Don’t be surprised if that’s sooner rather than later.
2. Tennessee baseball
Look. Whether you like them or not — I’m assuming you probably don’t — what cannot be denied is that Tony Vitello has that thing rolling in Knoxville. They became so hated because of the “Daddy” hats, bat flips and cheetah coat celebrations, but also because they were darn good and nobody could beat them until Notre Dame came along. The Vols had the nation’s No. 1 offense and No. 1 earned run average, and that was a year removed from making it to Omaha.
What’ll be interesting to see moving forward is just how much Vitello’s 2022 identity exists with his future teams. When you only have 7 losses heading into a Super Regional, you can justify being as brash as the Vols were. Vitello worked for 2 of the best 21st-century coaches in Dave Van Horn (more on him in a minute) and the aforementioned Schlossnagle. Clearly, he understands how to build a program, even if his style is different from theirs.
If there’s a ringing endorsement of Vitello, it’s that the SEC has been a force the past 2 years and he went a combined 45-15 against the conference. An early-40s coach feels like a good bet to get the job done.
1. Arkansas baseball
I don’t think Arkansas baseball is cursed. Is it always going to be especially painful to look back on the misplayed popup that would’ve won it all in 2018? Sure. Will the pain of losing a 2-0 barnburner in the semifinals to eventual national champ Ole Miss always make 2022 a painful memory, as well? Probably.
But as we just saw with Mike Bianco, sometimes the team that keeps knocking on the door finally gets its shot. At some point, 9 trips to Omaha will come in handy for Van Horn (7 at Arkansas and 2 at Nebraska). It has to. His team plays at too high of a level not to get it done once. Unless Van Horn makes a stunning announcement that he’s stepping down, you can’t say that the window has somehow closed for a team that went to 3 of the past 4 College World Series (and was the No. 1 overall seed the year it didn’t make it to Omaha).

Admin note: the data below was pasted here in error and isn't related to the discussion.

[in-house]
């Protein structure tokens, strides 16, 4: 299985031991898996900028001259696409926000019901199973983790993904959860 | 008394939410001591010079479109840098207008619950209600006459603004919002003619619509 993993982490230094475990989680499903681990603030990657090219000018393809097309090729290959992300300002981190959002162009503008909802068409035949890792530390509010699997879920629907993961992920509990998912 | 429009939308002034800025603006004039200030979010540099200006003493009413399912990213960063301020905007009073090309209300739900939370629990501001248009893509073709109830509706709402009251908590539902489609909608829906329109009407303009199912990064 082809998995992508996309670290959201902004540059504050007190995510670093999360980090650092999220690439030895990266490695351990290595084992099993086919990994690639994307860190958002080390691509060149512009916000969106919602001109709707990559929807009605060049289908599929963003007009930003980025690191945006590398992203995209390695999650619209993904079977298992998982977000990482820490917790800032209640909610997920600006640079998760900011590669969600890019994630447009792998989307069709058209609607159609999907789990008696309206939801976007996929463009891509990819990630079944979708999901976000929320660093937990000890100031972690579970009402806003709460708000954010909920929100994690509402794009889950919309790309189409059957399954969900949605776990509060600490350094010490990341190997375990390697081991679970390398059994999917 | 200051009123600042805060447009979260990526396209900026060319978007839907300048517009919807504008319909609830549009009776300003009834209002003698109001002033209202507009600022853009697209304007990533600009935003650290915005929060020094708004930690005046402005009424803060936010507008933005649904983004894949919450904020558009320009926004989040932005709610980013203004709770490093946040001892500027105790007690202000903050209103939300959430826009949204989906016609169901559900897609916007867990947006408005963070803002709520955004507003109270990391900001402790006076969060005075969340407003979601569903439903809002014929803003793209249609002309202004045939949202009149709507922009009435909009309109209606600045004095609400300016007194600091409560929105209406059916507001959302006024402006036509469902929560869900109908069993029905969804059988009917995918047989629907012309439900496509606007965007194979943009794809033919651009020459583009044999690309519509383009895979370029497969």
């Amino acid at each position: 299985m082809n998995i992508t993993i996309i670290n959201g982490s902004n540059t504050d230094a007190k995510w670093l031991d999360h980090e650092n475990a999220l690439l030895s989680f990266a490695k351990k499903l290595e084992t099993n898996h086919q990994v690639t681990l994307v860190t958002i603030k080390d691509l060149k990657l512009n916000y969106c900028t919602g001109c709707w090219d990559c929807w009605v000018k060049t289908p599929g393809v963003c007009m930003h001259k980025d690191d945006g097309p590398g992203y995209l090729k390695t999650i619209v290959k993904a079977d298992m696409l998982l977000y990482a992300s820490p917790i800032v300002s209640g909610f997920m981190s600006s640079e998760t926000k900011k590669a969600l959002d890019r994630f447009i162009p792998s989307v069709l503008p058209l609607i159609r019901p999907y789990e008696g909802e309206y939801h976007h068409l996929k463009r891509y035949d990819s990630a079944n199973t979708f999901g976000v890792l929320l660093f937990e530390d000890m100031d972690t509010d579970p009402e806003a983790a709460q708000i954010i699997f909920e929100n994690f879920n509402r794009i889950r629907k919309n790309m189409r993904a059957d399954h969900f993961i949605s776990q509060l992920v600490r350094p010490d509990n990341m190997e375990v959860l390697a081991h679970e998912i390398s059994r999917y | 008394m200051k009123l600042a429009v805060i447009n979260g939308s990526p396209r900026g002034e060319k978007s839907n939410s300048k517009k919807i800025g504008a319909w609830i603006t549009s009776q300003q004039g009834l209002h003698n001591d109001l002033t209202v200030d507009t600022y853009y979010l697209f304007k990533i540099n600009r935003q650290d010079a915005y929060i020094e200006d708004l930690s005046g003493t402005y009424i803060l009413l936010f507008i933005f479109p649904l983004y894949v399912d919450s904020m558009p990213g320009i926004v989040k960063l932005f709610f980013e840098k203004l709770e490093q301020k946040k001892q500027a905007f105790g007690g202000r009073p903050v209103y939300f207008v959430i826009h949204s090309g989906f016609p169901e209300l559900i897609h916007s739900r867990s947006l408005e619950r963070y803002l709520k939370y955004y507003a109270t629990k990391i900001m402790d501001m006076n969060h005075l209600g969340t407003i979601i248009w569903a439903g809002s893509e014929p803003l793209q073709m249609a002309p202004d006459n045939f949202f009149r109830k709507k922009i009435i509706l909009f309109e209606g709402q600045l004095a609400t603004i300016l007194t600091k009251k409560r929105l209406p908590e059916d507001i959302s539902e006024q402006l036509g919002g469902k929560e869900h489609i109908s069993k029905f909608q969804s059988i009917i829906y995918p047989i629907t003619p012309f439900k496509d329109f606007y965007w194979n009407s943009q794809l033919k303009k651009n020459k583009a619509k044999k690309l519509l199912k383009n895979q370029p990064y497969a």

And in a weird way, maybe a team like Arkansas gets the benefit of the doubt if it has a rare down year in SEC play the way that Ole Miss did. If the SEC continues to be a gauntlet, maybe that has a way of getting Arkansas into the NCAA Tournament and making a surprise run in what was an otherwise “down” year. Nobody would’ve said in late-April that this was going to be the Ole Miss team who got over the hump. Perhaps Arkansas just needs to have those expectations stripped, too.
Or, you know, it can just bust through the championship door with a 50-win juggernaut squad.
Either way, it’s happening. Someday.
And a note on Texas A&M football …
If the Aggies were eligible to make this list — they aren’t because of that 1939 national title that was recognized by the NCAA — I’d probably put them at No. 4. The historic 2022 recruiting class is part of that, but it’s also how well Jimbo Fisher recruited before that to give A&M a championship window in 2023-24. He’s 1 of 5 active head coaches with a ring and he got over the Nick Saban hump last year. That has to count for something.
Having said that, I put 2023-24 as the title window because once Oklahoma and Texas join the conference, that path to a title will only get tougher. I also wonder what Fisher’s recruiting hit would be if he couldn’t at least get an SEC title by Year 7 in College Station.
Oh, and yes, I think it’s fair to say a baseball title is more imminent than a football title considering that A&M just reached the CWS semifinals in Year 1 of the Schlossnagle era while Fisher has yet to reach football’s Final Four in 5 years.
But would it be a surprise if A&M won it all in multiple big-revenue sports in the 2020s? Not at all.